“To succeed, you will soon learn, as I did, the importance of a solid foundation in the basics of education – literacy, both verbal and numerical, and communication skills.”
I agree with education reformer Horace Mann that education is the great equalizer. Institutional education has a fundamental place in society, serving many purposes.
As Mann asserts, formal education can widen the options of the have-nots, providing more lucrative employment and networks that bring opportunity to pursue passions and business avenues one may not even have known she wanted to explore.
Formal education can also bring tools to the oppressed, arming them with reasoned argument, organization, and understanding of systems they seek to change.
Educational institutions also socialize us, positively and negatively. They give us one language and set of mores, reinforce myths that, on some level, are necessary for participants of a society to believe in.
With all this, it is easy to read the above Greenspan quote and view institutional education as a means to an end, to believe that once the formal expectations have been met, one has all the knowledge he needs to navigate his environment or, in fact, the world.
Good education, though—institutional and social—should be a door to appreciating and integrating experiences outside ourselves, to realizing the socialization brought by that foundation is a mold insufficient for every being.
Fruitful educational experience helps us understand that the fundamentals are a door, a starting point where true questions begin to be explored. It teaches us to think critically, question hard, and love the process of acquiring answers, handing to us the gift of curiosity and discernment.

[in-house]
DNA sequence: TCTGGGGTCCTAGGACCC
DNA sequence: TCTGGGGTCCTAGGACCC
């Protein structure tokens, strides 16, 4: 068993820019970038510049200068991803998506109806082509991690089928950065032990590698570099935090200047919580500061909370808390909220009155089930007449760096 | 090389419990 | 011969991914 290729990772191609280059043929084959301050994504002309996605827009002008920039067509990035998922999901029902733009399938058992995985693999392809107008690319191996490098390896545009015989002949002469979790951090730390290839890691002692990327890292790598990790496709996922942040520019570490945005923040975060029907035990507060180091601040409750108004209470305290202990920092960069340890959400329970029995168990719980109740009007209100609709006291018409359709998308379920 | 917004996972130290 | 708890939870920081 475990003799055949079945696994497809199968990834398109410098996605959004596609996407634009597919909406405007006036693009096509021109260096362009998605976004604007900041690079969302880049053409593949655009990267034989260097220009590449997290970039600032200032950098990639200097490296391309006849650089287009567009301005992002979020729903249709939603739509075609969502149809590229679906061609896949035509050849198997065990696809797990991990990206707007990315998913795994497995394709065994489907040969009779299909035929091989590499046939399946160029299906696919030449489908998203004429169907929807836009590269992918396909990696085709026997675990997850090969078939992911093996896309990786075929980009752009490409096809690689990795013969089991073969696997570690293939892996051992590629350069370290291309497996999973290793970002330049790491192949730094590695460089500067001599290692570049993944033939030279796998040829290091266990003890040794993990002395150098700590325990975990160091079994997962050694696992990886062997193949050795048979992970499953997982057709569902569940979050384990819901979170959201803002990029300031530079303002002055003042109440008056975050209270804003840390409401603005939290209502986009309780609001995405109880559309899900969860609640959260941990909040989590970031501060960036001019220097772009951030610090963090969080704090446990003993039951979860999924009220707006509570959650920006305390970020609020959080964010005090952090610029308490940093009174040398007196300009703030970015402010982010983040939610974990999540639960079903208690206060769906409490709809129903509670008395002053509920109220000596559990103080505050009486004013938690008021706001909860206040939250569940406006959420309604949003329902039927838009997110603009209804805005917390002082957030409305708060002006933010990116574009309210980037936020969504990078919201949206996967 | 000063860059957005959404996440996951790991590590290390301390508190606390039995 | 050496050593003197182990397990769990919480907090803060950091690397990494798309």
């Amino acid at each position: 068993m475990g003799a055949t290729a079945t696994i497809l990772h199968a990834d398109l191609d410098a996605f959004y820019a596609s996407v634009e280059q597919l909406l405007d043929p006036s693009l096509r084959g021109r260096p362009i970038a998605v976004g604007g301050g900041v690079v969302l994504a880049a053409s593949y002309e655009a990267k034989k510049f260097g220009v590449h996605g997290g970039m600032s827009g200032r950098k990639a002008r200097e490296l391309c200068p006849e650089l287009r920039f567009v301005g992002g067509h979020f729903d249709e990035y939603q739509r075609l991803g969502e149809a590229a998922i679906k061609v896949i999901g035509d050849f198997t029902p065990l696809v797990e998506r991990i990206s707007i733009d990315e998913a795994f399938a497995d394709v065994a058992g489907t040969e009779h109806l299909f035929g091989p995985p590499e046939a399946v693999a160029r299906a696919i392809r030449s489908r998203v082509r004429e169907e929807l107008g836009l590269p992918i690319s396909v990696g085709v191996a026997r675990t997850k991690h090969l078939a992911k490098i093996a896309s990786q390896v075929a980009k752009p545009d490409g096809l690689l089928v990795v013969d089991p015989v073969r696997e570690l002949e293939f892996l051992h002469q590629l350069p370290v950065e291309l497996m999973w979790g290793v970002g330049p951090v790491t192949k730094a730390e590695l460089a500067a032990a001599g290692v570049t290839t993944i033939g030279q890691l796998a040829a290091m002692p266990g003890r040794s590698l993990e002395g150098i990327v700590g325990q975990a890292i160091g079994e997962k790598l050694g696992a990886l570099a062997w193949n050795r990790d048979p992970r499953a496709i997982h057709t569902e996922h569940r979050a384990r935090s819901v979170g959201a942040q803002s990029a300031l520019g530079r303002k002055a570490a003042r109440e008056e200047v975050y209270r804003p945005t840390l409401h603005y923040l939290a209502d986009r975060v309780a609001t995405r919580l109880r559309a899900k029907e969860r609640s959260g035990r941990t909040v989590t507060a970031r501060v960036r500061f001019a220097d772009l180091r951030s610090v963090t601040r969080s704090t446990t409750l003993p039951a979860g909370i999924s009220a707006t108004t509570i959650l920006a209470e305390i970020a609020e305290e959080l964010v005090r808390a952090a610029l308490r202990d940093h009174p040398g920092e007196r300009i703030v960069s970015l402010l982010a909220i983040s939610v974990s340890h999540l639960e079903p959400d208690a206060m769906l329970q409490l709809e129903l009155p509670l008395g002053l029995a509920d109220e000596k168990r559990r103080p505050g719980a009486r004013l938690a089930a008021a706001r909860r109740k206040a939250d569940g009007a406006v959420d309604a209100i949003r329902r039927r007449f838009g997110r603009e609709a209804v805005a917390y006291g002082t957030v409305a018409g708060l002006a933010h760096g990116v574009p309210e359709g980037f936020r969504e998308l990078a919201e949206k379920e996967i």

Though we have the fundamentals, it is through these two things, that we build the character and integrity of our lives. Questioning brings value to our experience, whether we come back to that which we originally second-guessed (and cherish it all the more) or build a bridge to a new chapter in our lives.
Instead of a ride with an end, true education teaches us to appreciate journey.
“It is in fact nothing short of a miracle that the modern methods of instruction have not yet entirely strangled the holy curiosity of inquiry; for this delicate little plant, aside from stimulation, stands mainly in need of freedom; without this it goes to wrack and ruin without fail.” –Albert Einstein
“Real education must ultimately be limited to men who insist on knowing, the rest is mere sheep-herding.” –Ezra Pound